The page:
THE SANTOS SOAP OPERAIt was only three days ago that a bombshell report from The New York Times cast doubt on much of Rep.-Elect George Santos’ (R-N.Y.) personal biography, from where (and whether) he attended college, to where he’s worked to where he’s lived and how much money he has.

Since then, the story has only gotten weirder, writes Nightly’s Calder McHugh.

First, from Santos, there was the seeming attempt to throw around his political weight. Right before the Times story dropped, the incoming freshman sent out a suspiciously-timed, now-deleted tweet reiterating his support for Rep. Kevin McCarthy (R-Calif.) to be the next Speaker of the House. One possible interpretation: if you throw me overboard, you’ll risk losing a crucial vote in your tough battle to become Speaker.

Then came an awkward statement from Santos’ lawyer, hammering Democrats and the media for “attempting to smear his good name,” but notably not denying a single assertion in the story. All that did was convince a city that is always attuned to political spin that every word of the Times’ report was probably true. And to put a cherry on top, the statement misattributed a quote to Churchill (it’s actually a paraphrase of something Victor Hugo once said).

Things have only gotten worse for Santos from there. The Forward reported Wednesday that genealogy records show that Santos may not have been telling the truth about having Jewish grandparents who fled Europe during World War II; records state that Santos’ grandparents in question were born in Brazil before WWII, in 1918 and 1927. Then, The Daily Beast got in on the action with a report that Santos, who is openly gay, divorced a woman in 2019. In both cases, the reporting contradicts details of Santos’ background that he shared while campaigning.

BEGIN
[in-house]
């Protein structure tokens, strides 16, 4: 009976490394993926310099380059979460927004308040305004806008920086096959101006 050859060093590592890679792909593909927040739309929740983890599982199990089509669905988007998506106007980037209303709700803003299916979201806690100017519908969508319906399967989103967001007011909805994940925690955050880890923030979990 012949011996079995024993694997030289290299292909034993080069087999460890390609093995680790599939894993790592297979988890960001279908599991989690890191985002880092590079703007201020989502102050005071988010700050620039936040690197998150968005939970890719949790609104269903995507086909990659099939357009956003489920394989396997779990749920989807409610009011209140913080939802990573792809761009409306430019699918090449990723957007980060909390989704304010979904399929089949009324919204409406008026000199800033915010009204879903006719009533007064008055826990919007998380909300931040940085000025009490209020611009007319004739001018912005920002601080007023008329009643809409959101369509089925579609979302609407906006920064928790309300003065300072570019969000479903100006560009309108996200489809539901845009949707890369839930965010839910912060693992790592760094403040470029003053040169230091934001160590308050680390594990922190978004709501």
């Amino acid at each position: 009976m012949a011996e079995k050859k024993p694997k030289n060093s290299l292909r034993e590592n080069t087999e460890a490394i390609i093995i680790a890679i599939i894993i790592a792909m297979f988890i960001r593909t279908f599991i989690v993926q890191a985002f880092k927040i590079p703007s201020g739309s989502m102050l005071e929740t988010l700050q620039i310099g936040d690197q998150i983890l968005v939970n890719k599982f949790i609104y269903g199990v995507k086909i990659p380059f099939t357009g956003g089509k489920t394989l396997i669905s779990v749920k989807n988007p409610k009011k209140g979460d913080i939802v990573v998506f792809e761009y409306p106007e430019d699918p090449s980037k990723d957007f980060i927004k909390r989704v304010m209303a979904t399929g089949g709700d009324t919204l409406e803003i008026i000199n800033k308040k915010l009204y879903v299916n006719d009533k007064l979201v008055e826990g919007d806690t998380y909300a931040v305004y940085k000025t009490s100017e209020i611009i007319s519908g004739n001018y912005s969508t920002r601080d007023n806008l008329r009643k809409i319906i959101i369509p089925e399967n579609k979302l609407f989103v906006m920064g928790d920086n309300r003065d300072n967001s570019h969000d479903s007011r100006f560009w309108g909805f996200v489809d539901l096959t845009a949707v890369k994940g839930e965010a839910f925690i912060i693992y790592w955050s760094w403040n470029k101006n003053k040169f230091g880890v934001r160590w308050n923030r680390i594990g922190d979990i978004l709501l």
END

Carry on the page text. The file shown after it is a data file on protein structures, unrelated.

The best reality show on Long Island and in Washington is still going. “I have my story to tell,” Santos announced in a tweet today. “And it will be told next week. I want to assure everyone that I will address your questions and that I remain committed to deliver the results I campaigned on; Public safety, Inflation, Education & more.”

Mark your calendars for some appointment viewing.